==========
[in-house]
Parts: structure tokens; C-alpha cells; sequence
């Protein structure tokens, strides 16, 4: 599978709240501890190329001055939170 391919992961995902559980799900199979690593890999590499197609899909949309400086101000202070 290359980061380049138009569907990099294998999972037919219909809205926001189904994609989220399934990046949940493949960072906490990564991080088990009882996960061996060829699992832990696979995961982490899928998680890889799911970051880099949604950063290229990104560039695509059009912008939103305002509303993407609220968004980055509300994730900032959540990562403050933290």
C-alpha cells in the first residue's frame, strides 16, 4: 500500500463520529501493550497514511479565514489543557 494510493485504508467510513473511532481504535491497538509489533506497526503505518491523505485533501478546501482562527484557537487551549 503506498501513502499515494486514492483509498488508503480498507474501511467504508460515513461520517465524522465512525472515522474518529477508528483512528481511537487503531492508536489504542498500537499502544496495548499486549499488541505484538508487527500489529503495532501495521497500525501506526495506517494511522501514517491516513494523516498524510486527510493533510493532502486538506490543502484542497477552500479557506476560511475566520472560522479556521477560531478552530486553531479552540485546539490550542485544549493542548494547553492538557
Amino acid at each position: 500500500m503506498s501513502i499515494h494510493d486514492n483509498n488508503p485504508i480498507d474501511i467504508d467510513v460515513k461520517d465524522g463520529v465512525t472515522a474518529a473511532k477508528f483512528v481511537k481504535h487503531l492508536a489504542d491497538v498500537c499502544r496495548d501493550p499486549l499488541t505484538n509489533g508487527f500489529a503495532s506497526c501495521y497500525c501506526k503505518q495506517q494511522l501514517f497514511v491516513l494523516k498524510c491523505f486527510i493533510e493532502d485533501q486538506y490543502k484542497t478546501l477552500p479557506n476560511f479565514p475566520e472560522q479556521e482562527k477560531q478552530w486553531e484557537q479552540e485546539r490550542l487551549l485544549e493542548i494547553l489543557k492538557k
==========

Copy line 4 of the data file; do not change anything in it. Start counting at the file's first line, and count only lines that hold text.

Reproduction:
C-alpha cells in the first residue's frame, strides 16, 4: 500500500463520529501493550497514511479565514489543557 494510493485504508467510513473511532481504535491497538509489533506497526503505518491523505485533501478546501482562527484557537487551549 503506498501513502499515494486514492483509498488508503480498507474501511467504508460515513461520517465524522465512525472515522474518529477508528483512528481511537487503531492508536489504542498500537499502544496495548499486549499488541505484538508487527500489529503495532501495521497500525501506526495506517494511522501514517491516513494523516498524510486527510493533510493532502486538506490543502484542497477552500479557506476560511475566520472560522479556521477560531478552530486553531479552540485546539490550542485544549493542548494547553492538557